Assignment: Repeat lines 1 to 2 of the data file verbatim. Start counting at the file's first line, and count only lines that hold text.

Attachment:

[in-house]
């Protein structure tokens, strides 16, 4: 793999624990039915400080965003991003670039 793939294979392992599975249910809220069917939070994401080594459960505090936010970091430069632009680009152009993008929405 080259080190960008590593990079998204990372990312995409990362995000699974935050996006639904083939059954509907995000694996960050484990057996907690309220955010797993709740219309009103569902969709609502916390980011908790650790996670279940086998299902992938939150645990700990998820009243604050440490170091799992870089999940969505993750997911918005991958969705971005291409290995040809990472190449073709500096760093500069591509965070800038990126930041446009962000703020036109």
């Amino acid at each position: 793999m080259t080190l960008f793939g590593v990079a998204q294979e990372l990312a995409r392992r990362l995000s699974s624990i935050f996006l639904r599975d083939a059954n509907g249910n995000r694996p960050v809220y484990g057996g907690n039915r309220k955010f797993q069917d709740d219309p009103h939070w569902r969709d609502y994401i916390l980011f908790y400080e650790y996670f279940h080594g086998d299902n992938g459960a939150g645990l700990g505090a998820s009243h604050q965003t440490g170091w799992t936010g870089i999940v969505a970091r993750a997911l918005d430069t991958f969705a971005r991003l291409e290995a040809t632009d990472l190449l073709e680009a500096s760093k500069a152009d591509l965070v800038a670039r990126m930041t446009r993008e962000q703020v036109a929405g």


[in-house]
């Protein structure tokens, strides 16, 4: 793999624990039915400080965003991003670039 793939294979392992599975249910809220069917939070994401080594459960505090936010970091430069632009680009152009993008929405 080259080190960008590593990079998204990372990312995409990362995000699974935050996006639904083939059954509907995000694996960050484990057996907690309220955010797993709740219309009103569902969709609502916390980011908790650790996670279940086998299902992938939150645990700990998820009243604050440490170091799992870089999940969505993750997911918005991958969705971005291409290995040809990472190449073709500096760093500069591509965070800038990126930041446009962000703020036109």